Seven African tech startups have secured backing from the US$2 million Jua Fund, which will also provide them with mentorship and advisory support.
In December industrialist Adam Molai had launched the US$1 million Jua Kickstarter Fund to provide successful applicants with funds to launch or grow their businesses, as well as mentoring and guidance, with the fund then doubling in size by the end of January.
Three enterprises from Kenya, two from Nigeria and one each from Madagascar and Zimbabwe have now been selected as the recipients of the inaugural fund, with all having agreed to deals following a week-long “Kickstarter Olympics” during which they pitched their ideas to a high-profile panel of judges.
The final deal closure and disbursement will be contingent on the enterprises passing due diligence and other agreed terms and conditions, with the fund also providing mentorship and advisory support as well as putting them in touch with other investors.
Kenya’s three selected startups were GrowAgric, a crowd-farming platform that connects farmers to much-needed working capital; Side, an e-commerce distribution channel that leverages the power of “community” or “group buying” to provide goods to end customers more cheaply; and Xetova, a technology solutions provider to the procurement ecosystem.
Nigeria was represented by Powerstove Energy, which uses advanced technology to deliver a superior smokeless, IoT-enabled cookstove that generates electricity, and Whispa Health, a mobile app that provides young people with non-judgmental access to Sexual and Reproductive Health information, products and services.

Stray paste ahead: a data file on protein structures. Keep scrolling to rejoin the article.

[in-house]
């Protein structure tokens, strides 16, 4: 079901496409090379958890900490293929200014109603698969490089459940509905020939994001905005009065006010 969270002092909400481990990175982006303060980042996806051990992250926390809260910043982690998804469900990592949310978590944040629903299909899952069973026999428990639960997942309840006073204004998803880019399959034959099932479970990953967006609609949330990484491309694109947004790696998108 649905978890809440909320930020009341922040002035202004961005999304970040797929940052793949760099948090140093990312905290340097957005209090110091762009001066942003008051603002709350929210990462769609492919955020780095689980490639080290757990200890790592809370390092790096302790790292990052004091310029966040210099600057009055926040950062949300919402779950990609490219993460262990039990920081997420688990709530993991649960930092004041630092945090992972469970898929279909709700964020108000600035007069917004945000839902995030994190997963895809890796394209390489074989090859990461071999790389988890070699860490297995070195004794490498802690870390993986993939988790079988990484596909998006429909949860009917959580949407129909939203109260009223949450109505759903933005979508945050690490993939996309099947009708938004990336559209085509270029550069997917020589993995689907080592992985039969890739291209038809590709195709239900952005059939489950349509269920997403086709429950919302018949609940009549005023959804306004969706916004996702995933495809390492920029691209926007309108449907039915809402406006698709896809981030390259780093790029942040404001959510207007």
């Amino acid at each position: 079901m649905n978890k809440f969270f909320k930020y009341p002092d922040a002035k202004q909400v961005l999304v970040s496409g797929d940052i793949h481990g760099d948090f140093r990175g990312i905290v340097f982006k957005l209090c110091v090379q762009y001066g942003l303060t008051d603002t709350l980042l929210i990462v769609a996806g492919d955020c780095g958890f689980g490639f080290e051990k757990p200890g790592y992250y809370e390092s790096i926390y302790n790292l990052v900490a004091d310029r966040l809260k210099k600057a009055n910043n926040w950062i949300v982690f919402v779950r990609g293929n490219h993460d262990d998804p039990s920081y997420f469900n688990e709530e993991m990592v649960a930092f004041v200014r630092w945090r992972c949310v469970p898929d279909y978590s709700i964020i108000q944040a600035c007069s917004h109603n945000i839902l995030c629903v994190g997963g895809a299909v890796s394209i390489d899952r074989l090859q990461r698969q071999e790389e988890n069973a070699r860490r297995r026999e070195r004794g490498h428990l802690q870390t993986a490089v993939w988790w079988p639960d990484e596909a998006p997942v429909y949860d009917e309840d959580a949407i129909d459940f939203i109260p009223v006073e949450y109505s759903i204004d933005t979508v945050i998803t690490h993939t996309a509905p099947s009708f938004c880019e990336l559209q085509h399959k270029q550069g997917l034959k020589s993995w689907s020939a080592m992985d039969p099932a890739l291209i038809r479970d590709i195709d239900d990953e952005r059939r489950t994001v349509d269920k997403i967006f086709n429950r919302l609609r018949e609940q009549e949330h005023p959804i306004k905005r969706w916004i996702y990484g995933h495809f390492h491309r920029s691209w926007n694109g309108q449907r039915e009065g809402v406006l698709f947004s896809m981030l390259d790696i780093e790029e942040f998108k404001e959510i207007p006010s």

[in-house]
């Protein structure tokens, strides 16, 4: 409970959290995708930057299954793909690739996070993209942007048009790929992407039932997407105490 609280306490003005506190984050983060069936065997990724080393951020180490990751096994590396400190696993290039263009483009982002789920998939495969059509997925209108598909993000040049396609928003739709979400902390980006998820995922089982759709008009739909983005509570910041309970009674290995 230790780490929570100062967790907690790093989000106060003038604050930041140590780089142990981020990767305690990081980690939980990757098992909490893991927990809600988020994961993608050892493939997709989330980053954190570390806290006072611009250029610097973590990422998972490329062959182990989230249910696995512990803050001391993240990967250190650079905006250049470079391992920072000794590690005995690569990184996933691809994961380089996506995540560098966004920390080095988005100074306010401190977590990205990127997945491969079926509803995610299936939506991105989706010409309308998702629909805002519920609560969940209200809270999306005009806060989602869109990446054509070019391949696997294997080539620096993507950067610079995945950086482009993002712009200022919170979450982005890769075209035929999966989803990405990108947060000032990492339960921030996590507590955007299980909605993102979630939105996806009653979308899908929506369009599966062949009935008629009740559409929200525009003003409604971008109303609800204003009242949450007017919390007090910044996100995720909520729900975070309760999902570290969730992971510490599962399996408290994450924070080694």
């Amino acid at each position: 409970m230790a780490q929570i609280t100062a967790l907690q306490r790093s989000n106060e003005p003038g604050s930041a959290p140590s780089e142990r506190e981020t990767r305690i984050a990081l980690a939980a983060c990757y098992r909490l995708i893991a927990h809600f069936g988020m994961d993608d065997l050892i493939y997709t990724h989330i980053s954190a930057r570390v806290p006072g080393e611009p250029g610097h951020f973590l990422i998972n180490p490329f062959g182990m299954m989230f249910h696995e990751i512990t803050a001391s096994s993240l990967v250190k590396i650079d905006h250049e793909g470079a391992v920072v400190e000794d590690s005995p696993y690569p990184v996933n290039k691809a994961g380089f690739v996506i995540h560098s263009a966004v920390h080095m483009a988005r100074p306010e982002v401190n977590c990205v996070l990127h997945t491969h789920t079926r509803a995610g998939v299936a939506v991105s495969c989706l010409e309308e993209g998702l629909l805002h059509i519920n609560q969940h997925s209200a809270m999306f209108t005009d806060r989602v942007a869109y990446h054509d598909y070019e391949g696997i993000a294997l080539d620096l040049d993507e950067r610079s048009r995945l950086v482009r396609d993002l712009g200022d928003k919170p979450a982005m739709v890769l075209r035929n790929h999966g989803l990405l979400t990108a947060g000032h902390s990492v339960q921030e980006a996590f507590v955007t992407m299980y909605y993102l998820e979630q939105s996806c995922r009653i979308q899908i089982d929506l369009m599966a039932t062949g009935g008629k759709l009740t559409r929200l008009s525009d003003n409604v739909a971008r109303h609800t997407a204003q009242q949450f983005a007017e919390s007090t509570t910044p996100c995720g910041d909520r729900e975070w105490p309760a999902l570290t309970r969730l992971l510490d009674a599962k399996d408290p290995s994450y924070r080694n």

Zimbabwe’s Bryt-Knowledge, a multifaceted online educational platform that connects students with subject matter experts using technology, and Madagascar’s Jirogasy, which manufactures, assembles and designs solar home systems and communication systems for solar, were the other two companies backed.
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Molai said the exercise had over-delivered on his expectations.
“The Jua Fund is a tiny drop in the ocean, in our effort to unite African grey hairs with our bright young future through funding and mentorship support. After listening to the pitches and presentations during the Kickstarter Olympics, my faith and hope has more than been repaid. We have brilliant entrepreneurs on this continent. I and my fellow judges were immensely impressed by all our finalists, even those that fell away during the week,” he said.
Molai says he was especially delighted that the recipients would deliver the impact that he wanted Jua Fund to have.
“We targeted enterprises that are scalable across the continent and actually address the challenges that are hobbling Africa’s development, and the selected enterprises all do that. Jirogasy and Bryt will be furthering education, one through hardware the other through software; Side and GrowAgric are disrupting the value chain of goods from farm to table; Powerstove Energy is saving the environment with their cooking stove innovation, Whispa Health is taking care of wellbeing, and Xetova is adding African flair to procurement. We look forward to a long and productive future for all of them,” he said.